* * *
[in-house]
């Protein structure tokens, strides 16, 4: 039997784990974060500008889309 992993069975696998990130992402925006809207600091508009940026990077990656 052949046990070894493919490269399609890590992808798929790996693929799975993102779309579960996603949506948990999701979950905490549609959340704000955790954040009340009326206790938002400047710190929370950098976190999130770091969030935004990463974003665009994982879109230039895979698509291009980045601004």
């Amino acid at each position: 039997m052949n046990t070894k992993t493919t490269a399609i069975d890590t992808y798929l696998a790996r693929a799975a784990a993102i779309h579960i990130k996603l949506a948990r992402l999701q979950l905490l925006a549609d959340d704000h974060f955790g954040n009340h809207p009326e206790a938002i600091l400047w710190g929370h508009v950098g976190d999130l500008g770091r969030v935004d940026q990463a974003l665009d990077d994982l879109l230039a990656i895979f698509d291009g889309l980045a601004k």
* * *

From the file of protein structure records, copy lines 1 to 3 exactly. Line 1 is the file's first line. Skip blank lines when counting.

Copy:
[in-house]
């Protein structure tokens, strides 16, 4: 039997784990974060500008889309 992993069975696998990130992402925006809207600091508009940026990077990656 052949046990070894493919490269399609890590992808798929790996693929799975993102779309579960996603949506948990999701979950905490549609959340704000955790954040009340009326206790938002400047710190929370950098976190999130770091969030935004990463974003665009994982879109230039895979698509291009980045601004």
């Amino acid at each position: 039997m052949n046990t070894k992993t493919t490269a399609i069975d890590t992808y798929l696998a790996r693929a799975a784990a993102i779309h579960i990130k996603l949506a948990r992402l999701q979950l905490l925006a549609d959340d704000h974060f955790g954040n009340h809207p009326e206790a938002i600091l400047w710190g929370h508009v950098g976190d999130l500008g770091r969030v935004d940026q990463a974003l665009d990077d994982l879109l230039a990656i895979f698509d291009g889309l980045a601004k």